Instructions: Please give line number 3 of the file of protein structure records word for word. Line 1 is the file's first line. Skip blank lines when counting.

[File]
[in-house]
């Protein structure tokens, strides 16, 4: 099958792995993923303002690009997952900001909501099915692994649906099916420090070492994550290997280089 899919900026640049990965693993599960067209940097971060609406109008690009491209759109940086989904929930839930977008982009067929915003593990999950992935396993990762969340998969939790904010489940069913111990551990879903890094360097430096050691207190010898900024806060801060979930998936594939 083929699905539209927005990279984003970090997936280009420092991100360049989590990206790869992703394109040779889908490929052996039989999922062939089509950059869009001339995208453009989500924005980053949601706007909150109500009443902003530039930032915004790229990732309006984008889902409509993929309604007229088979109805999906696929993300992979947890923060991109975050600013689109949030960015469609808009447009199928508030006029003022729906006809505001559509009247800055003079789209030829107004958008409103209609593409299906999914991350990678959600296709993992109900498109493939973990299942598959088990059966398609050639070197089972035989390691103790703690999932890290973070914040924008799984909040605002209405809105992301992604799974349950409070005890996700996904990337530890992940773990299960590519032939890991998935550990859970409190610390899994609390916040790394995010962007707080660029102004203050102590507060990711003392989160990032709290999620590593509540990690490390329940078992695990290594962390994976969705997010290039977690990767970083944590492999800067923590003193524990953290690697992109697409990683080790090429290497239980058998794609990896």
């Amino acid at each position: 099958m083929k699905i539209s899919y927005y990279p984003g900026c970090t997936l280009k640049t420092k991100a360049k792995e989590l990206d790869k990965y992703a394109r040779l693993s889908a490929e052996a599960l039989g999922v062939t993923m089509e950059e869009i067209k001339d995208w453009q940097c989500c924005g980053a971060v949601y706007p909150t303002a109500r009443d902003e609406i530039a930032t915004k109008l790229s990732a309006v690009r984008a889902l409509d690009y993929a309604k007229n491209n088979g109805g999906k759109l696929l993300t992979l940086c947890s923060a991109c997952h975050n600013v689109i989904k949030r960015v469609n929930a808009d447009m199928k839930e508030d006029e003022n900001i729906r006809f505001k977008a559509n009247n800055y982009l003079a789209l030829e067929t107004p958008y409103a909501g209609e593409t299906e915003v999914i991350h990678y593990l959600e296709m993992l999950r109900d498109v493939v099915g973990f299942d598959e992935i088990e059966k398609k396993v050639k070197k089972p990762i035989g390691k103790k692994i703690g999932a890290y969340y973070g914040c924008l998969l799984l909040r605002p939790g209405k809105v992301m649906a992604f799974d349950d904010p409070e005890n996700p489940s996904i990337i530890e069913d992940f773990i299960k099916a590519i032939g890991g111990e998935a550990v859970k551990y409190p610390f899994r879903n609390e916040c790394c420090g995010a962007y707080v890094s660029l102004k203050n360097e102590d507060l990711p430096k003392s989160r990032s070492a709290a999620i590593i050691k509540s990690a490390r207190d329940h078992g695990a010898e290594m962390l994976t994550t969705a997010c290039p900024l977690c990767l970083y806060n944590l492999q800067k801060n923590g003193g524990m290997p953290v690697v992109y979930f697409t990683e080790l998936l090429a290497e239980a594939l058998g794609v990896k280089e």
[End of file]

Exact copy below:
């Amino acid at each position: 099958m083929k699905i539209s899919y927005y990279p984003g900026c970090t997936l280009k640049t420092k991100a360049k792995e989590l990206d790869k990965y992703a394109r040779l693993s889908a490929e052996a599960l039989g999922v062939t993923m089509e950059e869009i067209k001339d995208w453009q940097c989500c924005g980053a971060v949601y706007p909150t303002a109500r009443d902003e609406i530039a930032t915004k109008l790229s990732a309006v690009r984008a889902l409509d690009y993929a309604k007229n491209n088979g109805g999906k759109l696929l993300t992979l940086c947890s923060a991109c997952h975050n600013v689109i989904k949030r960015v469609n929930a808009d447009m199928k839930e508030d006029e003022n900001i729906r006809f505001k977008a559509n009247n800055y982009l003079a789209l030829e067929t107004p958008y409103a909501g209609e593409t299906e915003v999914i991350h990678y593990l959600e296709m993992l999950r109900d498109v493939v099915g973990f299942d598959e992935i088990e059966k398609k396993v050639k070197k089972p990762i035989g390691k103790k692994i703690g999932a890290y969340y973070g914040c924008l998969l799984l909040r605002p939790g209405k809105v992301m649906a992604f799974d349950d904010p409070e005890n996700p489940s996904i990337i530890e069913d992940f773990i299960k099916a590519i032939g890991g111990e998935a550990v859970k551990y409190p610390f899994r879903n609390e916040c790394c420090g995010a962007y707080v890094s660029l102004k203050n360097e102590d507060l990711p430096k003392s989160r990032s070492a709290a999620i590593i050691k509540s990690a490390r207190d329940h078992g695990a010898e290594m962390l994976t994550t969705a997010c290039p900024l977690c990767l970083y806060n944590l492999q800067k801060n923590g003193g524990m290997p953290v690697v992109y979930f697409t990683e080790l998936l090429a290497e239980a594939l058998g794609v990896k280089e």